Dr. Eshraghi gave us a couple of options: Wait a week and see how things progress. Within that time his body could still try to heal. If nothing changes and his wound still appears the same we could wait longer – OR – Remove the burn surgically, like you would remove a really large mole – cut out the area and pull his skin together. Time will tell, but we are preparing for the surgical option.
Max’s other burn marks should blend away in about twelve months or so.
Max has prepared himself for either outcome – it was evident in the doctors office, he wasn’t happy with the diagnosis, but understood the options. I (we) Laurie and I, we were just relieved that for the most part, Max was healing just fine.
After seeing the doctor we had lunch in the hospital’s cafeteria, it was good – but there was an undertone of frustration building up in Max. What we thought was good news, just meant the likely possibility of more things being stuck in him – once again.
We left for our next appointment at the Burn Center. It was good to see some familiar faces – faces of people who had taken care of Max not but a week ago. We gave them a sort of progress report on Max and they were glad to see him doing so well. One of the nurses told Max that he was one of their best patients and that his progress was due in part to his listening and cooperation. I’m so proud of him.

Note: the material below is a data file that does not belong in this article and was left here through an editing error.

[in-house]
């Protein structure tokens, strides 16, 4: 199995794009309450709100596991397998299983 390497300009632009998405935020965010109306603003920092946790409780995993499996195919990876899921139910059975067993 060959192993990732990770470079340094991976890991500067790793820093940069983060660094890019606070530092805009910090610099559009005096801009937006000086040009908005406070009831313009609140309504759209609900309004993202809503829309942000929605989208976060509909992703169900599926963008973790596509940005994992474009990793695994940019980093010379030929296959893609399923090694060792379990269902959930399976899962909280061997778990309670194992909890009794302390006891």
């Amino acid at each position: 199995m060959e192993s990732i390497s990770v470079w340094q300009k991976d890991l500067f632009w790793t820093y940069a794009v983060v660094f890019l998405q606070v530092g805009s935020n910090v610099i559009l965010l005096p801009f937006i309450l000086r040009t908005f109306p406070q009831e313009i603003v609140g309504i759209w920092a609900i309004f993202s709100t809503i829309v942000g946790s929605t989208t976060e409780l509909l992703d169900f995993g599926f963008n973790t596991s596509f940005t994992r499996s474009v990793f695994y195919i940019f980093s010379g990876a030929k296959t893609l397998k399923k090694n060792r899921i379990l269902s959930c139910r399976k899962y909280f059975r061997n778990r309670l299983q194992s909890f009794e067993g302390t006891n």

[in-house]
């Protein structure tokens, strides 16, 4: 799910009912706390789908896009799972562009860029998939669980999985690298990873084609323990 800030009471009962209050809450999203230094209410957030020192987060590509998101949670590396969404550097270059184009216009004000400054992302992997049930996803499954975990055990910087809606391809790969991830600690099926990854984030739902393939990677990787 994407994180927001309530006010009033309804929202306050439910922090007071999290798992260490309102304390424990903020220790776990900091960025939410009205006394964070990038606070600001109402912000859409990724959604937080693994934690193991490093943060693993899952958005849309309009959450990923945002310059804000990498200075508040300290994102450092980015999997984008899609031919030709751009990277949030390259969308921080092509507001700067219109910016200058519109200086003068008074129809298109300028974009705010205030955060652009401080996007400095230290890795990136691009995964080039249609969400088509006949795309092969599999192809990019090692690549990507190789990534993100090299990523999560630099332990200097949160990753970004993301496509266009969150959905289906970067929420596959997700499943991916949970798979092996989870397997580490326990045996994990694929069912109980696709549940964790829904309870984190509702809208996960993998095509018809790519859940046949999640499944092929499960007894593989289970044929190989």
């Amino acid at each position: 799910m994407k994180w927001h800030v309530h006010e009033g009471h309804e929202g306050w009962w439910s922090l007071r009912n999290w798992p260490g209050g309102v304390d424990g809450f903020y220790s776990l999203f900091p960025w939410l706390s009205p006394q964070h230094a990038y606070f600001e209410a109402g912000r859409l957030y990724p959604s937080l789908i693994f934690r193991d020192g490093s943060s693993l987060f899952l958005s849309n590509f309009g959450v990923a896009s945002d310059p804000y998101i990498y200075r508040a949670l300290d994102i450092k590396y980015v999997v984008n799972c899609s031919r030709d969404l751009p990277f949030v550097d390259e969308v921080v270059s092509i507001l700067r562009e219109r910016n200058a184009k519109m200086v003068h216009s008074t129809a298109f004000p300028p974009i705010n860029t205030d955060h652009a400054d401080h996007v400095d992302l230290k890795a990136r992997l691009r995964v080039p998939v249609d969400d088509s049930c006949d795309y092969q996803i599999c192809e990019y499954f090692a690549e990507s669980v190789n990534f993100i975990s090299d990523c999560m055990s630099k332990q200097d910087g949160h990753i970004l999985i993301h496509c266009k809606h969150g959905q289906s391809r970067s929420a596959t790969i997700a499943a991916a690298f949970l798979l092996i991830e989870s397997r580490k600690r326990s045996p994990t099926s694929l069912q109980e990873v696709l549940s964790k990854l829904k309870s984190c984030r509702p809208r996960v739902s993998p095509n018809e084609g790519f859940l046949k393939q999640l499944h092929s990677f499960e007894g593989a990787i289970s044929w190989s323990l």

We finally left the hospital and decided to visit the OMSI. What a cool place! We had never been before and it was the perfect time to go, it was raining, we had the kids, and some time to kill before check-in. We engaged in some of their exhibits but the best part was taking a tour of the USS Blueback submarine – that was super cool. Max and Ana really got a kick out of it. Max especially, he’s fascinated with anything related to military machinery, aircraft carriers, planes, tanks, and being inside an actual submarine – he was in heaven, although he was somewhat bummed that this particular sub didn’t see any heavy combat, or launch any torpedos at the bad guys, but regardless, he was in awe.
We got to our hotel (The Inn at the Northrop Station) a cool swanky place with super fast access to the hospital, some restaurants, and a very cool street car (which we rode the next day). We checked in unpacked our stuff and realized we were starving. We walked through the pouring rain three blocks west and four blocks north to a Pastini. The funny thing was, the rain didn’t even phase us – we were all having a good time being together, knowing everything was going to be allright and a bowl full of pasta was around the corner (um – and a cold microbrew for mom and dad).